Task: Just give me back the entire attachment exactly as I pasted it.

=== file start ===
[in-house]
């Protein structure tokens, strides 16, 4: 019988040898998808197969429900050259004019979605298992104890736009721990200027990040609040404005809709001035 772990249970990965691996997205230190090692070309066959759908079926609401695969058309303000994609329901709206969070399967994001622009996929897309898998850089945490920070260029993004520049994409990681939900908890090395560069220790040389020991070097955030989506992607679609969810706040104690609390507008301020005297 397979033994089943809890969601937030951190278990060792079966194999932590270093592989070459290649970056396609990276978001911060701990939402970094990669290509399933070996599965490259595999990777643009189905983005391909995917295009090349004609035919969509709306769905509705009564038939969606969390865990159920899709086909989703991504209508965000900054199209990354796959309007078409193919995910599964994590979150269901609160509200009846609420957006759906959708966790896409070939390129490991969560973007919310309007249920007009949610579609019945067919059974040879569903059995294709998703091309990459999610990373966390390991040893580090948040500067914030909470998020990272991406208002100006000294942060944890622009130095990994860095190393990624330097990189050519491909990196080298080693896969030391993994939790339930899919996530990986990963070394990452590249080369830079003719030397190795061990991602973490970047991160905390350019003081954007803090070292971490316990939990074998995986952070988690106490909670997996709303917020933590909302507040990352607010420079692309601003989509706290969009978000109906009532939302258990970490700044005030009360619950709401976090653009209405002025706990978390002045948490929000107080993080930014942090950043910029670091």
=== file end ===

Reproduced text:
[in-house]
């Protein structure tokens, strides 16, 4: 019988040898998808197969429900050259004019979605298992104890736009721990200027990040609040404005809709001035 772990249970990965691996997205230190090692070309066959759908079926609401695969058309303000994609329901709206969070399967994001622009996929897309898998850089945490920070260029993004520049994409990681939900908890090395560069220790040389020991070097955030989506992607679609969810706040104690609390507008301020005297 397979033994089943809890969601937030951190278990060792079966194999932590270093592989070459290649970056396609990276978001911060701990939402970094990669290509399933070996599965490259595999990777643009189905983005391909995917295009090349004609035919969509709306769905509705009564038939969606969390865990159920899709086909989703991504209508965000900054199209990354796959309007078409193919995910599964994590979150269901609160509200009846609420957006759906959708966790896409070939390129490991969560973007919310309007249920007009949610579609019945067919059974040879569903059995294709998703091309990459999610990373966390390991040893580090948040500067914030909470998020990272991406208002100006000294942060944890622009130095990994860095190393990624330097990189050519491909990196080298080693896969030391993994939790339930899919996530990986990963070394990452590249080369830079003719030397190795061990991602973490970047991160905390350019003081954007803090070292971490316990939990074998995986952070988690106490909670997996709303917020933590909302507040990352607010420079692309601003989509706290969009978000109906009532939302258990970490700044005030009360619950709401976090653009209405002025706990978390002045948490929000107080993080930014942090950043910029670091």